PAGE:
The importance of getting the right “girls” means designers will work with casting directors and agencies in order to choose models that will resonate with their customers, without overshadowing the clothes that they’re showcasing. However, that’s a risk that designers like Diane von Furstenburg are happy to take. The New York-based designer has cast Naomi Campbell and Karen Olsen to close recent shows. “They are strong, intelligent, sexy, effortless, beautiful women,” says von Furstenburg. She’s describing Campbell and Olsen, but could just as easily be musing on the character of her customers – women who she hopes to empower at all stages of their lives. “They command presence, and the collection is always all about the woman, so with Karen and Naomi you really see the way those two things come together – the clothes celebrate the woman. Obviously they have a lot of experience and confidence, but all of the girls I cast have confidence; they all have a joie de vivre.”

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Jourdan Dunn and Naomi Campbell for Burberry's spring/summer 2015 campaign

Confidence is the key when you’re essentially a very beautiful, very well-paid salesperson. Look at Kate Moss who, despite turning 40 last year, is still one of the highest-paid models in the industry, an almost constant cover star for the various international editions of Vogue and with plenty of ad campaigns under her belt. That longevity is no mean feat, especially when you consider that 10 years ago a tabloid exposé led to her losing many lucrative contracts.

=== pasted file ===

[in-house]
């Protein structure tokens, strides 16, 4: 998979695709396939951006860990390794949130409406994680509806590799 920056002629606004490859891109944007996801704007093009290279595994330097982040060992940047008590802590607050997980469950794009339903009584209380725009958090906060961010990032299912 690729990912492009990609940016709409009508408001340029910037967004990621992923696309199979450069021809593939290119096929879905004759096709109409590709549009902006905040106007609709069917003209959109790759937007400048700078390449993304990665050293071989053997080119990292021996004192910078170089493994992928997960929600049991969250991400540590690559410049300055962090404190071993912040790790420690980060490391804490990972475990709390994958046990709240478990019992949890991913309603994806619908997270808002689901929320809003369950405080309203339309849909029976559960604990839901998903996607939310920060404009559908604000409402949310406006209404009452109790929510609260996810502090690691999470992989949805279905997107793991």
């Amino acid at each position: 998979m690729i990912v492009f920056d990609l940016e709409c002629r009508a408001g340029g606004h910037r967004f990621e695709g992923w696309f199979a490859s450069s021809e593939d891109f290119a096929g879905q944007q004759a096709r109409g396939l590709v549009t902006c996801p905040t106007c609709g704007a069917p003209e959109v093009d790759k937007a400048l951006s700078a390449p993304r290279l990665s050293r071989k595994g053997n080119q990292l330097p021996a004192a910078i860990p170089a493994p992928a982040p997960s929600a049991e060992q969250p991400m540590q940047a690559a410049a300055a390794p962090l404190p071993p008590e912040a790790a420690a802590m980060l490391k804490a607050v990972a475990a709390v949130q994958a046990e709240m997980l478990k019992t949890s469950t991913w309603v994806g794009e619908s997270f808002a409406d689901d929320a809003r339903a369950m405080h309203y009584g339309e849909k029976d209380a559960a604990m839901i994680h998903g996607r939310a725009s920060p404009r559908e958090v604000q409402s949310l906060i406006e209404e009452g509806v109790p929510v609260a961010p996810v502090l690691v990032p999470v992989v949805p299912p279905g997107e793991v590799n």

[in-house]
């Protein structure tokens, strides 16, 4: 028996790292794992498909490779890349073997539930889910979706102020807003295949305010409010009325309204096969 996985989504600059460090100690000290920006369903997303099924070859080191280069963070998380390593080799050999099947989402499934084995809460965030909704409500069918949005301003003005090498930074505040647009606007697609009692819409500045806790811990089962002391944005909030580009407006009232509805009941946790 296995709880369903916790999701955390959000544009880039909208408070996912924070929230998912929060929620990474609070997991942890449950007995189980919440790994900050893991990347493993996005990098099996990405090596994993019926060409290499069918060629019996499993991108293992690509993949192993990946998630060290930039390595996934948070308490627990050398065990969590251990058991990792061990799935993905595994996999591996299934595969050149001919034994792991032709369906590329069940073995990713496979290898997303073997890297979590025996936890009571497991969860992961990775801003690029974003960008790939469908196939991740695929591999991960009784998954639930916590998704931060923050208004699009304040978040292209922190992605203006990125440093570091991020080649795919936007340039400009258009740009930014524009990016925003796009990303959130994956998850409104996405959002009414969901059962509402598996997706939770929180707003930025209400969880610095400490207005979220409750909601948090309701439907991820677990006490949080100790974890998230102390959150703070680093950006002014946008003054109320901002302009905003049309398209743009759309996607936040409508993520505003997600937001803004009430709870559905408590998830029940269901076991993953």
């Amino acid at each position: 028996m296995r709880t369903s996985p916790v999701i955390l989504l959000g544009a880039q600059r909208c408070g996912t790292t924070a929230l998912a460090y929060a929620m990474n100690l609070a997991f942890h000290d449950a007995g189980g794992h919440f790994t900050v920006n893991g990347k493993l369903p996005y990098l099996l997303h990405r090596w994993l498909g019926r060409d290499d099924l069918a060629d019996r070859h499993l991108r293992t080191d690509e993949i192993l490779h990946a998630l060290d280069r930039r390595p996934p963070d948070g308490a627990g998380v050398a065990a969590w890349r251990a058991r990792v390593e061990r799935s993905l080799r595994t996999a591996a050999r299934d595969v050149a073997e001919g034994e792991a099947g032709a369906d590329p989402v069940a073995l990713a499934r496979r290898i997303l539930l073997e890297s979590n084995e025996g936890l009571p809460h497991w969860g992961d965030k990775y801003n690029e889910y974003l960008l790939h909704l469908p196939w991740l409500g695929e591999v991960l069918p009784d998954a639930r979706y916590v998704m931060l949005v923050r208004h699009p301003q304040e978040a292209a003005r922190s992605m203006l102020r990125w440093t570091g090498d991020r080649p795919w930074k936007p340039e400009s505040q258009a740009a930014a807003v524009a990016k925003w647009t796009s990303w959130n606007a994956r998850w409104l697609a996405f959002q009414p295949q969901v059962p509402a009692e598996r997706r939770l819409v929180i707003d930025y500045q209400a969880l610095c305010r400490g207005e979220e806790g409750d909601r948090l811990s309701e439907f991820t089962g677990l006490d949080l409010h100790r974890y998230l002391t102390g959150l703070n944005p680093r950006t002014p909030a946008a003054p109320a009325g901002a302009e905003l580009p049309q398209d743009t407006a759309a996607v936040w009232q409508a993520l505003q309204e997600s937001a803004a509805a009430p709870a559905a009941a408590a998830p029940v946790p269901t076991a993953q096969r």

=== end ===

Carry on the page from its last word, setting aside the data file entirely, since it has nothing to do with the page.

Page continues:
Campbell too has had run-ins with the court of public approval, and the real courts, in the past, but has bounced back repeatedly. Indeed, she’s the face – and body – of Agent Provocateur’s current campaign, for which she was a natural fit in the eyes of Sarah Shotton, creative director of the brand

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Lanvin ready to wear spring summer 2015

“She is a woman who is witty, gorgeous and completely comfortable in her own skin. This extra confidence is usually only brought on by the experience of someone who has been at the top of their game for a number of years. We believe that the women who shop in our boutiques are interested in seeing women who embody female empowerment.”

And it makes sense that luxury brands are interested in reflecting their customers – often older, experienced and, let’s be honest, well-paid enough that they can afford a designer label. But it’s a mood that resonates with lower-priced brands too, with Carolyn Murphy modelling for Marks & Spencer and Christy Turlington as a face of Maybelline cosmetics. Taking things to extremes has been the kooky Swedish brand, & Other Stories, which has championed age-diversity in its campaigns since it launched in the UK two years ago, most recently calling upon the world’s oldest supermodel, Daphne Selfe, and Ingmari Lamy, who came to prominence in the Sixties.

For von Furstenburg, choosing the right model is about more than just selling clothes: “Beauty is diversity and diversity is beauty. The runway is where we have the power to spread this message to the world.”